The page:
4. Dictation Stamps

Once kids are acquainted with the concept of digraphs, they can indulge in this suggested form of learning by following mere dictation practices with a twist. Teachers can start by asking simple riddles to the children. For example, “I live underwater and I can swim. I can breathe air like you and I am thin. I have feathers and they call them fins, guess my name dear friend, who I am?” The answer is Fish

Once kids have determined the answer, teachers can ask them to draw a fish on their notebook and spell it out too. This is a fun dictation way of practicing digraphs that will challenge the kids to use their sensory and logical skills to solve the riddles and then have fun drawing, coloring, and spelling the element at ease. This humble way of learning involves- art, craft, writing, reading, listening, and aptitude side-by-side. 

Vowel digraph list for kindergarten 

  1. ow – as in know or snow
  2. ui – as in fruit or bruise
  3. oe – as in toe or goes
  4. oa – as in boat or road
  5. ea – as in thread or lead
  6. ee – as in feet or sheet
  7. ie – as in pie or lie
  8. ue – as in glue or fuel
  9. ai – as in gain or main
  10. oo – as in wood or flood
  11. au – as in fault or pause
  12. oi – as in soil or coin
  13. ay – as in play or stay
  14. ou – as in soup or sour
  15. aw – as in straw or crawl
  16. ey – as in they or prey
  17. oy – as in boy or toy
  18. ei – as in vein or ceiling
  19. ir – as in girl or bird
  20. ew – as in few or new
Vowel Digraph Chart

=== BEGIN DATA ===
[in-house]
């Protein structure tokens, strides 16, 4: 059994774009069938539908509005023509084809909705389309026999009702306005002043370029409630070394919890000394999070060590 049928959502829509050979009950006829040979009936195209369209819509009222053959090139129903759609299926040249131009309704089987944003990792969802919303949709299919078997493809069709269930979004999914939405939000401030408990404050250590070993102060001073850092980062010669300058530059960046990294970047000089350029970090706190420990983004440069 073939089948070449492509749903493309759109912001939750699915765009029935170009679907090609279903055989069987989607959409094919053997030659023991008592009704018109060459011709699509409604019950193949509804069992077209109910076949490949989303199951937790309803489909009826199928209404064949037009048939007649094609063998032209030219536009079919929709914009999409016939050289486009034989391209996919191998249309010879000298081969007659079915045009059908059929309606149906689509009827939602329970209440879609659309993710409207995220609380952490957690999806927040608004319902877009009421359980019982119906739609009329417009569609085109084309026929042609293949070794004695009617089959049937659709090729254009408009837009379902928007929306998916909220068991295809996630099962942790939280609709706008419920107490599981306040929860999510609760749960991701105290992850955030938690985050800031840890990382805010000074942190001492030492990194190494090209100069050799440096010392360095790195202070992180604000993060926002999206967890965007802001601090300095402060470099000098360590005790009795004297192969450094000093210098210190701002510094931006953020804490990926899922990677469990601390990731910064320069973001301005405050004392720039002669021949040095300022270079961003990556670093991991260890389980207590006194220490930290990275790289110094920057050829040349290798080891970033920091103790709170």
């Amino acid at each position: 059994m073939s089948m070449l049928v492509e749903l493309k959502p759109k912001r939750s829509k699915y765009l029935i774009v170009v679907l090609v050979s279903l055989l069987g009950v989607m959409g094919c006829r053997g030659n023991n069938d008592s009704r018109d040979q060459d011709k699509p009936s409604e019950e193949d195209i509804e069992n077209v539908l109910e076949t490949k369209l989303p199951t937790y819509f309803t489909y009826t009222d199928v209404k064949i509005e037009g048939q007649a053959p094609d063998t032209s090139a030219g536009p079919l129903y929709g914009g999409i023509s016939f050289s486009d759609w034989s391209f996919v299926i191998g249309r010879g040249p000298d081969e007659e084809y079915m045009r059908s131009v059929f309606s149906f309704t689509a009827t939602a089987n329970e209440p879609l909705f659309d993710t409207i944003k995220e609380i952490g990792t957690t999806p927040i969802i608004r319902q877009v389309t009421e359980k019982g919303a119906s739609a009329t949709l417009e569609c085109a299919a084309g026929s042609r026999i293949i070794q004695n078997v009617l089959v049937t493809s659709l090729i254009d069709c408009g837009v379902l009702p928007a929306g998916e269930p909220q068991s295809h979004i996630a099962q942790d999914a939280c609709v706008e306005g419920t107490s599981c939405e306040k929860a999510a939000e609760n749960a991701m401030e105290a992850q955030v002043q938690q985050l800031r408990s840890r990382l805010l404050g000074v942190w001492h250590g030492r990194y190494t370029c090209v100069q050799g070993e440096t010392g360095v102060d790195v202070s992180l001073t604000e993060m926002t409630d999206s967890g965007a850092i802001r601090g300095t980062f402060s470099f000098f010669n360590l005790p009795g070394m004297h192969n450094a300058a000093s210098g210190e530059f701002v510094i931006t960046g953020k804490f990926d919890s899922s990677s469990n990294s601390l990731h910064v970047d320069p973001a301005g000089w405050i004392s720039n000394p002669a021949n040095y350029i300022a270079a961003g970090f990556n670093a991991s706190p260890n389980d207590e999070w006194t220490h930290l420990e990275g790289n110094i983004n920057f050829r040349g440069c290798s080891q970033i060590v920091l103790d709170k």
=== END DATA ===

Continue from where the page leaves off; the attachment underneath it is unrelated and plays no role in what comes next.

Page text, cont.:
Vowel Digraph Chart

Consonant digraphs

  1. CH – as in Chin and Switch
  2. SH – as in Shut and Bash
  3. TH – as in Thin and Bath
  4. GH – as in Ghats and rough
  5. PH – as in Phone and Graph
  6. NG – as in Sing and Ring
  7. KN – as in Know and Knife
  8. FA – as in Fact and Alfa
  9. ME– as in Meal and Frame
  10. WH- as in Whale and What
  11. CK – as in Back or Duck
  12. FF – as in Cliff or Off
  13. SS – as in Dress or Class
  14. QU – as in Quack or Quiz
  15. WR – as in Wrist or Wrong
  16. DG – as in Judge or Fridge
  17. LL – as in Well or Doll
  18. MN – as in Hymn or Autumn
  19. GN – as in Design or Sign
  20. RH – as in Rhyme or Rhino
Consonant Digraph chart
Consonant Digraph chart

How to use this list?

Children are usually taught digraphs once they have mastered the individual sounds of consonants and short vowels. During first and second grade, digraphs are reviewed. The teachers can hand over these lists to the students without the bold. The kids can then underline the consonants or vowels using colored pencils. 

They can first start with consonant worksheets and then move on to vowel worksheets. Gradually, after enough practice, the teachers can also test the children by giving them a vowel, and they can write the words which come to their mind. Again, it’s crucial to note that practice and enough practice can help them become fluent in this. 

Summing up,

Digraphs is a very interesting concept to start teaching your kids. It’s important that we have the right start so that they don’t lose interest throughout. Teachers may often point out different digraphs to students while they read books. 

They might be handed word cards to sort into groups based on their digraphs. They will also be provided phonic activities to assist them in creating words that contain specific digraphs. It is critical that kids get the chance to practice writing words so as to learn proper spelling.